Amendment to the Offshore Wind Act3 December 2020
"The amended WindSeeG aims to help secure this expansion – thereby giving industry players long-term predictability – and support climate and environmental protection."
The legislative process to amend the German Renewable Energy Sources Act (Erneuerbare-Energien-Gesetz – “EEG”), which should come into force on 1 January 2021, is ongoing. This article will focus on the amended WindSeeG, while the changes associated with the amended EEG, especially for other sources of renewable energy, will be examined in a separate article once the legislative procedure has been completed.
The German government’s Climate Protection Programme 2030 seeks to increase the target for offshore wind energy from 15 to 20 GW by 2030. The amended WindSeeG aims to help secure this expansion – thereby giving industry players long-term predictability – and support climate and environmental protection.
In view of the protracted planning and approval periods for offshore wind energy developments (including corresponding offshore grid connections), the legislative intent of the new amendment is to establish a legal framework as early as possible by amending the WindSeeG and other relevant rules. For maritime spatial planning (maritime Raumordnung – “MRO”), scenarios for the construction of further offshore wind turbines after 2030 are currently being discussed. Thus, the law for the first time provides for a long-term target of 40 GW of offshore wind energy by the year 2040. This long-term goal is based on an assessment of demand and is considered ambitious, but possible from a technical and spatial planning perspective.
Implementation of the increased expansion target
The so-called Offshore Agreement (Offshore-Vereinbarung) between the federal government, the coastal states of the Free Hanseatic City of Bremen, the Free and Hanseatic City of Hamburg, Mecklenburg-Western Pomerania, Lower Saxony and Schleswig-Holstein and the transmission system operators 50Hertz, Amprion and TenneT (11 May 2020) expressly states that the targeted, efficient and increasingly market-oriented expansion of renewable energy, harmonised with grid expansion, is a decisive factor in achieving climate targets. Offshore wind is central to the renewables mix because of good site conditions offshore, continuous power generation and decreased technology costs, as well as being generally well-received locally. The Offshore Agreement considers that the site development plan (Flächenentwicklungsplan – “FEP”) must be updated accordingly by the end of 2020 to account for the implementation of the 20 GW target by 2030.
For this purpose, the revised section 5 para. 5 of the WindSeeG provides that the FEP shall set out the areas (Gebiete) and the sites (Flächen) as well as the order in which said sites are tendered and turbines constructed in such a way that by the annual bidding date (1 September) these can be put out to tender with an expected installed capacity of approximately 1 GW per year for the years 2021-2023, approx. 3 GW in 2024 and approx. 4 GW in 2025. Deviations from these interim targets are permissible, provided the increased expansion target for 2030 is reached. The stipulations in the FEP ensure that from 2016, more sites are put out to tender to enable a steady increase in capacity. The time period between tender and commissioning must be long enough so that the construction deadlines according to section 59 of the WindSeeG (as amended, please see below) can be met.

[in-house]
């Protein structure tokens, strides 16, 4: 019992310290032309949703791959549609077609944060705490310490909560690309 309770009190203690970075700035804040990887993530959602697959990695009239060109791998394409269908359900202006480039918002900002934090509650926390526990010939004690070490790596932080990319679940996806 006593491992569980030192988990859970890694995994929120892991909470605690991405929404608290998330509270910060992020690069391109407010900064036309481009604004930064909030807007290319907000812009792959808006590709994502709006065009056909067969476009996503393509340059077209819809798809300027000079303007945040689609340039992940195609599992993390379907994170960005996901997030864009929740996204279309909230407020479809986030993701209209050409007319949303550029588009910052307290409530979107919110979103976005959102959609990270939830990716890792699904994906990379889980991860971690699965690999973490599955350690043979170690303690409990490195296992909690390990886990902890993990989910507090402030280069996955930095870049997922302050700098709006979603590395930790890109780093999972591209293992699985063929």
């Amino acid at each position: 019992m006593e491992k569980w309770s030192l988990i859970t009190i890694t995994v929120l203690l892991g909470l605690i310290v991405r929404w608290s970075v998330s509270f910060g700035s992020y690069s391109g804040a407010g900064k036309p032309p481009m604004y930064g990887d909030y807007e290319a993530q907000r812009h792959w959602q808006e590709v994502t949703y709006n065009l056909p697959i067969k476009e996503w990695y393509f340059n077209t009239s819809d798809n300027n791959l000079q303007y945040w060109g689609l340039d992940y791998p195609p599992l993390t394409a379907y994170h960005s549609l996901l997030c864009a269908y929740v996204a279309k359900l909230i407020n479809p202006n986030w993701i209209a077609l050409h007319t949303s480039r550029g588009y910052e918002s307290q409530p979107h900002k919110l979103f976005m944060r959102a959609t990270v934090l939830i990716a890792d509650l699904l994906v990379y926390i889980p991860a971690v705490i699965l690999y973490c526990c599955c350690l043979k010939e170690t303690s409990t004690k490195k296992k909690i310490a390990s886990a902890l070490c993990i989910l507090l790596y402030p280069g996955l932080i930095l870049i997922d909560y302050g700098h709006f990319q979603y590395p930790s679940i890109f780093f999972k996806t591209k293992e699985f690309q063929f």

The abolition of a fixed annual target under the amended WindSeeG allows for more flexibility in the expansion process. According to the current draft of the FEP, the largest “topping-up-tender” (“Aufstockungsausschreibung”) will take place in 2025. Prior to this invitation to tender, the Federal Maritime and Hydrographic Agency (Bundesamt für Seeschifffahrt und Hydrographie – “BSH”) will need sufficient time for necessary preliminary investigations of the sites to be put out to tender.
The current draft of the FEP 2020 provides for the following expansion steps:
"The abolition of a fixed annual target under the amended WindSeeG allows for more flexibility in the expansion process."
|Tender||Commissioning||Site||Grid Connection||Power to be installed||Total power to be installed|
|2022||2027||N-7.2||NOR-7.2||930 MW||930 MW|
Source: BSH, Entwurf Flächenentwicklungsplan 2020 für die deutsche Nord- und Ostsee, 4 September 2020, p. 149.
In order to achieve the increased expansion target for offshore wind energy and to better coordinate with grid expansion, the new WindSeeG provides in particular for a pre-tender review of the expected completion of the relevant grid connection by the Federal Network Agency (Bundesnetzagentur – “BNetzA”), a tightening of the time frame for the construction of offshore wind turbines and changes in the tendering procedure by increasing the maximum bid value and in the case of “zero-cent” offers, all of which are explained below.
CHANGES TO THE TENDERING SYSTEM